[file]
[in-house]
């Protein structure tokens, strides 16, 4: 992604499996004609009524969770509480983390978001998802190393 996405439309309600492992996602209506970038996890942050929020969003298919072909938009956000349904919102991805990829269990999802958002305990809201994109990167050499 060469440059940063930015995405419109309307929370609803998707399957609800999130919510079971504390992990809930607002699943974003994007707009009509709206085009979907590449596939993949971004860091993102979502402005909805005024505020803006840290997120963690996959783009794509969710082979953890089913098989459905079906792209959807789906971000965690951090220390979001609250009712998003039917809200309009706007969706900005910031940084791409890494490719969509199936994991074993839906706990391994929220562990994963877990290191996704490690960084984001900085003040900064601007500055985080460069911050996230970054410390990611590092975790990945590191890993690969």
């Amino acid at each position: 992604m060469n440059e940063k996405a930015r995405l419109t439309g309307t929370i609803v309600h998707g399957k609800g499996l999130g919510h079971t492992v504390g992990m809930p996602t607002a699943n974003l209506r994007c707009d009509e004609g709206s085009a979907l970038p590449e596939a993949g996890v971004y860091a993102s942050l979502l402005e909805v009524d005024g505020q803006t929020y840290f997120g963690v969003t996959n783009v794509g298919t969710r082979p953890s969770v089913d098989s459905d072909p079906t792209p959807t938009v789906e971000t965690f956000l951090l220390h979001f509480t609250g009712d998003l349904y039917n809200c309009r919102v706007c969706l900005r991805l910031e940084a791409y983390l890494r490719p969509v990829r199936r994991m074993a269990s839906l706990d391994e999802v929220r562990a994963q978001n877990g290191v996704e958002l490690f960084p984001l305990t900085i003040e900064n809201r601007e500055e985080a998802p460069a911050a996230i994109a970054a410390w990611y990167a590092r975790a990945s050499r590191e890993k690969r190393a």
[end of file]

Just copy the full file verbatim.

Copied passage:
[in-house]
């Protein structure tokens, strides 16, 4: 992604499996004609009524969770509480983390978001998802190393 996405439309309600492992996602209506970038996890942050929020969003298919072909938009956000349904919102991805990829269990999802958002305990809201994109990167050499 060469440059940063930015995405419109309307929370609803998707399957609800999130919510079971504390992990809930607002699943974003994007707009009509709206085009979907590449596939993949971004860091993102979502402005909805005024505020803006840290997120963690996959783009794509969710082979953890089913098989459905079906792209959807789906971000965690951090220390979001609250009712998003039917809200309009706007969706900005910031940084791409890494490719969509199936994991074993839906706990391994929220562990994963877990290191996704490690960084984001900085003040900064601007500055985080460069911050996230970054410390990611590092975790990945590191890993690969």
């Amino acid at each position: 992604m060469n440059e940063k996405a930015r995405l419109t439309g309307t929370i609803v309600h998707g399957k609800g499996l999130g919510h079971t492992v504390g992990m809930p996602t607002a699943n974003l209506r994007c707009d009509e004609g709206s085009a979907l970038p590449e596939a993949g996890v971004y860091a993102s942050l979502l402005e909805v009524d005024g505020q803006t929020y840290f997120g963690v969003t996959n783009v794509g298919t969710r082979p953890s969770v089913d098989s459905d072909p079906t792209p959807t938009v789906e971000t965690f956000l951090l220390h979001f509480t609250g009712d998003l349904y039917n809200c309009r919102v706007c969706l900005r991805l910031e940084a791409y983390l890494r490719p969509v990829r199936r994991m074993a269990s839906l706990d391994e999802v929220r562990a994963q978001n877990g290191v996704e958002l490690f960084p984001l305990t900085i003040e900064n809201r601007e500055e985080a998802p460069a911050a996230i994109a970054a410390w990611y990167a590092r975790a990945s050499r590191e890993k690969r190393a």